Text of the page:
MD arrested for aiding unconscious protester

Catherine Wilkerson MD attempted to give medical aid to a protester rendered unconscious by police at a demonstration in Michigan. For this, she was arrested on felony charges and has refused to cop a plea to a misdemeanor because she believes she did nothing wrong. Her trial starts Nov. 26 and your support is needed.

Last time I checked, a doctor giving medical aid to someone suffering was considered a good thing. Has this changed?

Full details on DefendWilkerson. PSL has an article written by her son.

Sign a petition going to the prosecutor and university dean demanding charges be dropped.


  1. Most states have a law requiring that passerby’s stop and help someone in medical distress. It is usually called the Good Samaritan law. Not to mention her own Hippocratic oath and moral conscience.

  2. I agree that the charges sound (and probably are) absurd. However, I also object to justice being decided by public pressure. There are extreme cases where such pressure may be warranted– for example, when entrenched racism make justice otherwise impossible. But in general, let the justice system do its job. Assuming the prosecutor moves forward, the case will be decided by the facts and the law– not by a vote of the American public. And thank God for that! How many cases could not have received a fair trial if public opinion had a say? Mob Justice (either for or against conviction) is not a precedent I would choose.

    In all likelihood, if the prosecutor proceeds, the charges will be laughed out of court. If not, there are plenty of levels of appeals. This would adversely affect the life of a courageous woman– but in the process, put the issue squarely in front of the American people.

    Let us never forget that courage has its costs. Standing up for what you believe in entails risks. If it didn’t, it wouldn’t take much courage, and we’d all be doing it.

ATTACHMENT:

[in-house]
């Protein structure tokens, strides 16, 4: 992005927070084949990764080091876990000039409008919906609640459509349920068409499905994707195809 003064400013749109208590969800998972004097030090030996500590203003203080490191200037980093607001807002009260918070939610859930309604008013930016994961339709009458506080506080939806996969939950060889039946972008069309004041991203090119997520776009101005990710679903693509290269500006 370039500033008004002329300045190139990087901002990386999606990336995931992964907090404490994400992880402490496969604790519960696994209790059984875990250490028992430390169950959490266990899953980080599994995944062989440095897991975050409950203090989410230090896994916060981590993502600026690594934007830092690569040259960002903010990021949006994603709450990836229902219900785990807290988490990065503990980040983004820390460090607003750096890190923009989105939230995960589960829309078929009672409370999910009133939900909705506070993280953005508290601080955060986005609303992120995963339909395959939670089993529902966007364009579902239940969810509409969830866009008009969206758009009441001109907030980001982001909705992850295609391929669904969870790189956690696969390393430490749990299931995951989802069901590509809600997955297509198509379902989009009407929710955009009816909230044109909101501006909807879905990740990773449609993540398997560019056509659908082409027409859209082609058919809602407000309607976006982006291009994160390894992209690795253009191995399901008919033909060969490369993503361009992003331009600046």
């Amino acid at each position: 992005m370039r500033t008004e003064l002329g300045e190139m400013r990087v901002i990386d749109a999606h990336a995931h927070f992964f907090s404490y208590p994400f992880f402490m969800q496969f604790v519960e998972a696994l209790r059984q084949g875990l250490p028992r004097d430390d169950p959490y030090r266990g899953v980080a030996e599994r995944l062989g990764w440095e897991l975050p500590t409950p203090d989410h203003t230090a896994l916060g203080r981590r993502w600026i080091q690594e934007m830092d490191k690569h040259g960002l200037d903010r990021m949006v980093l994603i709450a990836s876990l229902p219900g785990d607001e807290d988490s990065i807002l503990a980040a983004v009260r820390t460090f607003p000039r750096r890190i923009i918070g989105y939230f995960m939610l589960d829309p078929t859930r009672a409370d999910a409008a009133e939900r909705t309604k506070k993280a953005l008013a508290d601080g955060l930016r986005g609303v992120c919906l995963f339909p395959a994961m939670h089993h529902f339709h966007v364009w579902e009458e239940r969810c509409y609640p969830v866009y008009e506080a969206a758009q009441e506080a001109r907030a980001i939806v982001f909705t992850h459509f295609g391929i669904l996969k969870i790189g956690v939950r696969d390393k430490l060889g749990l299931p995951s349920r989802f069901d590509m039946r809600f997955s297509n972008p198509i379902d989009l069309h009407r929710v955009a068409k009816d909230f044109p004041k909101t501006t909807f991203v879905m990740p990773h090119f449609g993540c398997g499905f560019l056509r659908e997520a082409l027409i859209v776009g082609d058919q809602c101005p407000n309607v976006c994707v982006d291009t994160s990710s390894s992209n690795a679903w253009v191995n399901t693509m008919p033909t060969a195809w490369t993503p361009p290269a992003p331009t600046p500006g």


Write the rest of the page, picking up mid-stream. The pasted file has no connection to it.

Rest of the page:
3. Well, you say no public pressure, then say if it’s appealed, the issue will be in front of the public. After she has to pay probably $20-50,000 in legal fees.

    So, I say, start now and don’t wait. It’s not a given this will be thrown out of court, but if the judge and prosecutor know the case has media attention, then they will, um, be paying more attention to what they’re doing. (And public pressure is hardly mob justice, something which has a connotation of violence and guns.)

    Public pressure and media attention have already made a huge difference in the case of the Jena 6.

  4. When I say it would be in front of the public, I mean that SHE would be influencing US– not the other way around.

    We have influence (and should exert that influence) over the laws that are passed or repealed. But, once passed, enforcement is not up to us. If it were, vigilantism would be an acceptable practice.

    Of course it’s wrong for the justice system to wrongfully convict someone. But there’s a greater wrong in leaving justice in the hands of the public, which is rarely qualified to dispense it.

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